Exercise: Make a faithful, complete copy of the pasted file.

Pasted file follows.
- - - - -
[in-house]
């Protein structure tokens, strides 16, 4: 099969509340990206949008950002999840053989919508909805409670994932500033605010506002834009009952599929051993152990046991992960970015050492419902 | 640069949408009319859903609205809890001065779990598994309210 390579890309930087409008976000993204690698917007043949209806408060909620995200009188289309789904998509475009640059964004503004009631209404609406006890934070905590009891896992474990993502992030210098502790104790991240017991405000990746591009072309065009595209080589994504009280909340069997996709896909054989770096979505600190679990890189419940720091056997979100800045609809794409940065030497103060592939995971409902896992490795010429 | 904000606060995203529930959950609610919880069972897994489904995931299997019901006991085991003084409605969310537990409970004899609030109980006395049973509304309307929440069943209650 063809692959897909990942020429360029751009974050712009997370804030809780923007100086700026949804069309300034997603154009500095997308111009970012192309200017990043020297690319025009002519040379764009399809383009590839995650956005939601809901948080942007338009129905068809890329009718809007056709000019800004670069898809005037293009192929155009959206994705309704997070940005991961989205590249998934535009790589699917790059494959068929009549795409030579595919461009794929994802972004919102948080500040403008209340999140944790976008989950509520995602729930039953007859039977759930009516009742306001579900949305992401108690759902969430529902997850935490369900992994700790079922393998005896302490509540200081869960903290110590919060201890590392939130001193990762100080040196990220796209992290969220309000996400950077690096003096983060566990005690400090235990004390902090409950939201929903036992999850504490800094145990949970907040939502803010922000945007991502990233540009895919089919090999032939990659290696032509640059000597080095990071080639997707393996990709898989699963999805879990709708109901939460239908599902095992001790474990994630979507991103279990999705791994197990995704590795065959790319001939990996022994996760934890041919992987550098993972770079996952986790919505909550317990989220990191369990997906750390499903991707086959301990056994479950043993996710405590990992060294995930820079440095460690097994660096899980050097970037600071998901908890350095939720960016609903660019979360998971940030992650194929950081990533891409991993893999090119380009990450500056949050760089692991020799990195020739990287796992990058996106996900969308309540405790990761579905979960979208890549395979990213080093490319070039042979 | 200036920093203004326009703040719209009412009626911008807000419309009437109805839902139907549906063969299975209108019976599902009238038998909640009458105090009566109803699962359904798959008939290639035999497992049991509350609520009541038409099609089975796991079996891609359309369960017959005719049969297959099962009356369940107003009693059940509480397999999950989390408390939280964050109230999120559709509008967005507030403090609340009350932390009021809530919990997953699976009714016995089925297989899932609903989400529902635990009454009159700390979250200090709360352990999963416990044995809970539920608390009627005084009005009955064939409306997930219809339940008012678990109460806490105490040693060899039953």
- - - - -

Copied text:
[in-house]
């Protein structure tokens, strides 16, 4: 099969509340990206949008950002999840053989919508909805409670994932500033605010506002834009009952599929051993152990046991992960970015050492419902 | 640069949408009319859903609205809890001065779990598994309210 390579890309930087409008976000993204690698917007043949209806408060909620995200009188289309789904998509475009640059964004503004009631209404609406006890934070905590009891896992474990993502992030210098502790104790991240017991405000990746591009072309065009595209080589994504009280909340069997996709896909054989770096979505600190679990890189419940720091056997979100800045609809794409940065030497103060592939995971409902896992490795010429 | 904000606060995203529930959950609610919880069972897994489904995931299997019901006991085991003084409605969310537990409970004899609030109980006395049973509304309307929440069943209650 063809692959897909990942020429360029751009974050712009997370804030809780923007100086700026949804069309300034997603154009500095997308111009970012192309200017990043020297690319025009002519040379764009399809383009590839995650956005939601809901948080942007338009129905068809890329009718809007056709000019800004670069898809005037293009192929155009959206994705309704997070940005991961989205590249998934535009790589699917790059494959068929009549795409030579595919461009794929994802972004919102948080500040403008209340999140944790976008989950509520995602729930039953007859039977759930009516009742306001579900949305992401108690759902969430529902997850935490369900992994700790079922393998005896302490509540200081869960903290110590919060201890590392939130001193990762100080040196990220796209992290969220309000996400950077690096003096983060566990005690400090235990004390902090409950939201929903036992999850504490800094145990949970907040939502803010922000945007991502990233540009895919089919090999032939990659290696032509640059000597080095990071080639997707393996990709898989699963999805879990709708109901939460239908599902095992001790474990994630979507991103279990999705791994197990995704590795065959790319001939990996022994996760934890041919992987550098993972770079996952986790919505909550317990989220990191369990997906750390499903991707086959301990056994479950043993996710405590990992060294995930820079440095460690097994660096899980050097970037600071998901908890350095939720960016609903660019979360998971940030992650194929950081990533891409991993893999090119380009990450500056949050760089692991020799990195020739990287796992990058996106996900969308309540405790990761579905979960979208890549395979990213080093490319070039042979 | 200036920093203004326009703040719209009412009626911008807000419309009437109805839902139907549906063969299975209108019976599902009238038998909640009458105090009566109803699962359904798959008939290639035999497992049991509350609520009541038409099609089975796991079996891609359309369960017959005719049969297959099962009356369940107003009693059940509480397999999950989390408390939280964050109230999120559709509008967005507030403090609340009350932390009021809530919990997953699976009714016995089925297989899932609903989400529902635990009454009159700390979250200090709360352990999963416990044995809970539920608390009627005084009005009955064939409306997930219809339940008012678990109460806490105490040693060899039953």